I'm cautious about the techniques presented in the book. I'm sometimes confused by the recipes. So why do I love this book? First it simplifies the prI'm cautious about the techniques presented in the book. I'm sometimes confused by the recipes. So why do I love this book? First it simplifies the preserving process. It recommends a variety of fruit to try in recipes such as Bachelor's Jam. I was surprised by the minimual amount of added sweetness in the brandied plums.
I really wanted to learn how to preserve fruit in booze. This book provided me with lots of options. Next time, I'm likely to plan on hot-water sealing for anything that I want to last for more than 2 months.
The more I preserve fruit, talk to other canners and use the book, the more the process makes sense.
I made the Honey-Plums and gave them away. I've heard nothing but good things about them. ...more
This seems to be my summer of food. I'm in a CSA. I ordered the large family size to push myself into preserv‘Eat food. Not too much. Mostly plants.’
This seems to be my summer of food. I'm in a CSA. I ordered the large family size to push myself into preserving the food. It's more food than I can eat. I give it away to almost everyone who visits. And I love it. It's the best deal I've ever gotten with food. I only hope that I can continue to give it away before it spoils.
Also the last three books I've read have all been about food. And in someways -- they've merged together. Between reading these books, I search for good freezing tips and canning recipes.
Basically this book allows me to believe that my insane idea to commit to a summer of locally grown sustainable food was a really good decision. When I was in Grad school, I worked full time. My schedule was brutal. When I finished, I had a sense that I'd forgotten how to read for pleasure and all my cooking skills went out the window. I slowly picked up reading for pleasure. And now, I'm taking on food.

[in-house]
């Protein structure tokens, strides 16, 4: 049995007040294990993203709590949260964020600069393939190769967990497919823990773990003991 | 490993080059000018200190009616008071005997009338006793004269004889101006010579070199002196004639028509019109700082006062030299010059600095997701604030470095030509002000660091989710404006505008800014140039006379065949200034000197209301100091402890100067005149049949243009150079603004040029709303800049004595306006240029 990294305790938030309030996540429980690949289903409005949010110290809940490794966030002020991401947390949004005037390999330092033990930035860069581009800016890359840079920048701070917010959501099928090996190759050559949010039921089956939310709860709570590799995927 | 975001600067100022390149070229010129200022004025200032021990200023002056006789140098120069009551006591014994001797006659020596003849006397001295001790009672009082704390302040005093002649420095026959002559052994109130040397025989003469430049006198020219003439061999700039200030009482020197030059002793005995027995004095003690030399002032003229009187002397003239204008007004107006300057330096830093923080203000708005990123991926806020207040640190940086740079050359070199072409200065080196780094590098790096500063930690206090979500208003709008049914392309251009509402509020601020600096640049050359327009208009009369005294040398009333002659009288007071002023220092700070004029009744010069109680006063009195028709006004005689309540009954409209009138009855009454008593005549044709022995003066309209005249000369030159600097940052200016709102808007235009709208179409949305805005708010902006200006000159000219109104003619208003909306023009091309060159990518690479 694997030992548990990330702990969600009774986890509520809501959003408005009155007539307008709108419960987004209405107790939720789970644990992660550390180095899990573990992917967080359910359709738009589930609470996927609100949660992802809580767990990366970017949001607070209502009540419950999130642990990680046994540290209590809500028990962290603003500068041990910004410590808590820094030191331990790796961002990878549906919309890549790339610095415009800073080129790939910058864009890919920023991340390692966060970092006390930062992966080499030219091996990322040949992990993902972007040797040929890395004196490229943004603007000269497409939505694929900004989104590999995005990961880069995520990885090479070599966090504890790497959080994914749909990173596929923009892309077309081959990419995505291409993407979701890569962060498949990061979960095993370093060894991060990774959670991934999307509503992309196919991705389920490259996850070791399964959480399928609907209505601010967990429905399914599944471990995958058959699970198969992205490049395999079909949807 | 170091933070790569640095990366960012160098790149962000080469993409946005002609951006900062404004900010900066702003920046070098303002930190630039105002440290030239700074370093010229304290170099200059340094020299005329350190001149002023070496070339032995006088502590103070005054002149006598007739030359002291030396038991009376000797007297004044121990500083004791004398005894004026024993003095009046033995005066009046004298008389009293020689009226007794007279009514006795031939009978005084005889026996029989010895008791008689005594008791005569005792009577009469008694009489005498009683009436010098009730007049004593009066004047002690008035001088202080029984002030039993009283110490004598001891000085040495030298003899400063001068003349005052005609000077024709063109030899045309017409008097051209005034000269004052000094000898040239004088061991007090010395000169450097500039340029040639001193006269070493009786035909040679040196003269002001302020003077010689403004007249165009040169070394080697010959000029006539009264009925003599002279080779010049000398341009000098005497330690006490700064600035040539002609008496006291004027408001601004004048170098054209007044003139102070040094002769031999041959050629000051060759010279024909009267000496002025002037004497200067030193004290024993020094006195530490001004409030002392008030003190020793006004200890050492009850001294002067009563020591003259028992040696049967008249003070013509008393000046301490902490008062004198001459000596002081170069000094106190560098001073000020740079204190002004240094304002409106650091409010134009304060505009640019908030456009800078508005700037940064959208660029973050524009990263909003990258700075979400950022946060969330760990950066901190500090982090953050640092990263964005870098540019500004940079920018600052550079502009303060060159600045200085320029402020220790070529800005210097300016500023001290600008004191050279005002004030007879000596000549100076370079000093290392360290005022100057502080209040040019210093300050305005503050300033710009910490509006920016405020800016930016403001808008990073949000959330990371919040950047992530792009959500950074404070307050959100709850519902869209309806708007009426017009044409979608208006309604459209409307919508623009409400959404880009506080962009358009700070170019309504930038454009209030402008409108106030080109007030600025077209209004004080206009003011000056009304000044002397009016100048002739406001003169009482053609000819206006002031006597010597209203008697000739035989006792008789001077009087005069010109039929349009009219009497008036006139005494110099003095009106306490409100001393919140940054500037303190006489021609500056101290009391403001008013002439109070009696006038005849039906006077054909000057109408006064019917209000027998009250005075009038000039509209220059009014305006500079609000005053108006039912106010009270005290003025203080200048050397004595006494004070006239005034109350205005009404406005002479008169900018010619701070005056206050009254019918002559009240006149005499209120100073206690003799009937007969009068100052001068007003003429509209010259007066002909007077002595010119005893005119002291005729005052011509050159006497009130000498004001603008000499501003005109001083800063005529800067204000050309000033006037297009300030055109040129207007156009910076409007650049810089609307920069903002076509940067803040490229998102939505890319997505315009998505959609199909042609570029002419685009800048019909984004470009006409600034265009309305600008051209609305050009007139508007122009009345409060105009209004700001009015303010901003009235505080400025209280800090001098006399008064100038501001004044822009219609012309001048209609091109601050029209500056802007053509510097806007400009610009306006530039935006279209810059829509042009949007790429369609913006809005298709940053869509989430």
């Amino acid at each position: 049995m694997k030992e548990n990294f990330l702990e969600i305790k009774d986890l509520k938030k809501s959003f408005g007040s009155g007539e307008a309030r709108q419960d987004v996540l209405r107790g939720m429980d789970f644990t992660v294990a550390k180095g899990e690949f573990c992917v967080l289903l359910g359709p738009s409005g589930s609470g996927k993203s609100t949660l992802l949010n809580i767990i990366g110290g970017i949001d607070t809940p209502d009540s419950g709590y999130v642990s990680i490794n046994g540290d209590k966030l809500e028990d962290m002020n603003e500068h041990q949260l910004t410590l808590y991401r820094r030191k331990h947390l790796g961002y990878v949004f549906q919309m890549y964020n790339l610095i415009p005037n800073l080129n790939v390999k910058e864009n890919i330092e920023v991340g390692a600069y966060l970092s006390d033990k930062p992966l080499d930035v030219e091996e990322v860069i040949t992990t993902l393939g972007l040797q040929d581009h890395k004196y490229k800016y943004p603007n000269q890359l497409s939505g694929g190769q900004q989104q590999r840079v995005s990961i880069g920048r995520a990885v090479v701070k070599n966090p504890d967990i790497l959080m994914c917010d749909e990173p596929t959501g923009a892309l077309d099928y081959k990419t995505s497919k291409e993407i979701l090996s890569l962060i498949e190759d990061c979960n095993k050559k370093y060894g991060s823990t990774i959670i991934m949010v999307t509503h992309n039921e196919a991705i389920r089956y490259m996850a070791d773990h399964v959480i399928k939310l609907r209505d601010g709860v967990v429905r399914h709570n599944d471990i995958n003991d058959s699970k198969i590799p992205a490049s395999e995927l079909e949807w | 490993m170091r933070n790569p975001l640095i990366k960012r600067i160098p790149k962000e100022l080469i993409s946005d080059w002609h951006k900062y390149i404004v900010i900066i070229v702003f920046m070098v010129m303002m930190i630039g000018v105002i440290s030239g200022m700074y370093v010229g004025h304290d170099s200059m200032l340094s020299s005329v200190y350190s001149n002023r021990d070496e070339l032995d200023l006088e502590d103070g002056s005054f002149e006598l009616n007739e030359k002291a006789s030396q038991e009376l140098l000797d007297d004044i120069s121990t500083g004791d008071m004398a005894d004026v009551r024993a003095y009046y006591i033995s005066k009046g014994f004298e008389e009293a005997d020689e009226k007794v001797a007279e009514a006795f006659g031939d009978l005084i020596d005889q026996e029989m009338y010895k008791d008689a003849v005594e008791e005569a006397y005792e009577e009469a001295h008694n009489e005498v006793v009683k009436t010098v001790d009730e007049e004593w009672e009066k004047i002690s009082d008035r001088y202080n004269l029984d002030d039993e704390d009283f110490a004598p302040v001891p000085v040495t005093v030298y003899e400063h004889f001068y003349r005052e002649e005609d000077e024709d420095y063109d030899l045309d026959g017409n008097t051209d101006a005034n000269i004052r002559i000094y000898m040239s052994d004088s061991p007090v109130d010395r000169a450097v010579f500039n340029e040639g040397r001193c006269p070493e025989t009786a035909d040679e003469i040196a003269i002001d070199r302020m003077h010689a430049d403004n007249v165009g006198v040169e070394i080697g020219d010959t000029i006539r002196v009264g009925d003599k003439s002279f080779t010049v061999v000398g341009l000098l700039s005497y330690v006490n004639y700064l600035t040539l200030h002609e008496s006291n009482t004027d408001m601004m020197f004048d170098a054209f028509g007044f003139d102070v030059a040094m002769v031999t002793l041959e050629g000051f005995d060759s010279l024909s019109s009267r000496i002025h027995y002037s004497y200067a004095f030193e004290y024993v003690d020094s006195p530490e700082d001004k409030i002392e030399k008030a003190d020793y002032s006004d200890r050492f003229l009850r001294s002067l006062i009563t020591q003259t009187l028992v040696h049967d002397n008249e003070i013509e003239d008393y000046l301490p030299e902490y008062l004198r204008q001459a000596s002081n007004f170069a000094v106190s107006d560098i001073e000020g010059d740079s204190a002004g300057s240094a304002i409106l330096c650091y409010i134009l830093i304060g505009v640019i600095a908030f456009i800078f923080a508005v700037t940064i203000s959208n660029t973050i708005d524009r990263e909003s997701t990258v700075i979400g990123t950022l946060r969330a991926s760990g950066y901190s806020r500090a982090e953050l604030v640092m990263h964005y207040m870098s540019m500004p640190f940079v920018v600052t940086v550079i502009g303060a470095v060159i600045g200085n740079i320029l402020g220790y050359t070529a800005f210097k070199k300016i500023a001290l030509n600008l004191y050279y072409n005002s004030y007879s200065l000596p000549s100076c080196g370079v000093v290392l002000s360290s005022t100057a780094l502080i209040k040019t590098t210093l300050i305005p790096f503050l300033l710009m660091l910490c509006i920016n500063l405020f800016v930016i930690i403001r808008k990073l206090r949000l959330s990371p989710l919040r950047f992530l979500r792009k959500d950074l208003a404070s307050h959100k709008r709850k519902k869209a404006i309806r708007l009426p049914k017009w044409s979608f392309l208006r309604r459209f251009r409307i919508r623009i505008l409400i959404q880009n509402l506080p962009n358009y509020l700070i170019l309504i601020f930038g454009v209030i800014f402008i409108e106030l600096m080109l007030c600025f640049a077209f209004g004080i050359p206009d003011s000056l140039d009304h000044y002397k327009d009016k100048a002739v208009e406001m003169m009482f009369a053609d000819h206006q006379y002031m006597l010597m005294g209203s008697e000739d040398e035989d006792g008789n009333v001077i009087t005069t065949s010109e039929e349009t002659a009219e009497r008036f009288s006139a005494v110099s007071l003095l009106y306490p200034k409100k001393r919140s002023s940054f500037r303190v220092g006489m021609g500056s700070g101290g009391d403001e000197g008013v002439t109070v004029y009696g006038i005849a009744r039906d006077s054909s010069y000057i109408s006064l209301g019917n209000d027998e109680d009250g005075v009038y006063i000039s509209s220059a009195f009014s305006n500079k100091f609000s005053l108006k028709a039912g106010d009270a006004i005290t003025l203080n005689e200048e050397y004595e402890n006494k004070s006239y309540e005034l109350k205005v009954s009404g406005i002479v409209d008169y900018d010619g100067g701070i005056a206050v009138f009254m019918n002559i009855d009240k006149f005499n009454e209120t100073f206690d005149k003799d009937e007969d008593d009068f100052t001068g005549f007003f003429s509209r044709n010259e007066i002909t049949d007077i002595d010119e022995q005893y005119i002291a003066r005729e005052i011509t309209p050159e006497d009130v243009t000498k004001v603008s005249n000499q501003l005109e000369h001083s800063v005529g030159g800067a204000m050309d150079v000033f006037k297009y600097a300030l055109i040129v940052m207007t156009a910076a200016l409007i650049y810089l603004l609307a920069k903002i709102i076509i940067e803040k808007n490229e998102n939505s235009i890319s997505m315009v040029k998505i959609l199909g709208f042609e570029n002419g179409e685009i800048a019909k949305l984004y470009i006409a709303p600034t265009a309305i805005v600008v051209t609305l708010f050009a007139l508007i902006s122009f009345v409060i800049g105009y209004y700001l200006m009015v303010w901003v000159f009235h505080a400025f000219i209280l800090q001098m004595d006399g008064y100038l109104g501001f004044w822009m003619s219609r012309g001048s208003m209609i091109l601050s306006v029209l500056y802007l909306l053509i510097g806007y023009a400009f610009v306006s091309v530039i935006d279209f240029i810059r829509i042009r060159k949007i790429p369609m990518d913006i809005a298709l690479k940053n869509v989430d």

Okay - to the book. Eat food. Avoid fast food. Eat food as it's traditionally been prepared. Work on being in touch with your senses particularly in relation to food.
Honestly, I thought that I was going to hate this book. (I don't know why I picked it up.) But I've enjoyed it.
I'd say it sounds like I drank the Kool-Aid, but foodies like me don't drink Kool-Aid. ...more
I received this book at a conference in which Carlina Rinaldi spoke. When she told the story of Laura and the watch, I could see her passion for childI received this book at a conference in which Carlina Rinaldi spoke. When she told the story of Laura and the watch, I could see her passion for children and learning. I love the concept, not crazy about the execution. ...more
Memoirs are a funny thing. As self-recollections, they are prone to misrepresent – either intentionally or by accident. The very nature of what is incMemoirs are a funny thing. As self-recollections, they are prone to misrepresent – either intentionally or by accident. The very nature of what is included and what is left out leads me to wonder how much of the story is tidied up to make the person look better or to avoid hurting those close to the person. Even when they are revealing, they can feel less than honest.
In reading, Blood Bones & Butter, it is easy to judge Gabrielle Hamilton. She has lost something early and is chasing it. With this sense of loss, she is unhappy and admits to it. Catch her on a day in which she has let her blood sugar drop – and it is easy to call her a witch. (You know the word we actually use.)
In talking about her affair to the man she eventually marries, she never shares the slightest remorse. However if she did acknowledge guilt over the affair, who would that be for – her ex-girlfriend? The reader? Or just a carefully crafted public image of herself?
As Gabrielle shares details about her life without apology, I became uncomfortable. The closest word I can think to describe what I felt is – pena ajena – the embarrassment of watching someone else’s humiliation. But it’s not embarrassment that I feel and it’s not humiliation that I’m watching.
She does not give us too many details about other people in her life. I read this as Gabrielle’s desire to tell her story without intruding on the privacy of others. While the details may not be precise, I believe that Hamilton strove for an honest portrayal of herself. Just as she prefers the New Yorker who jumps on her car and yells obscenities at her than a polite mild mannered person, Hamilton is not trying to be liked, she is striving to be understood.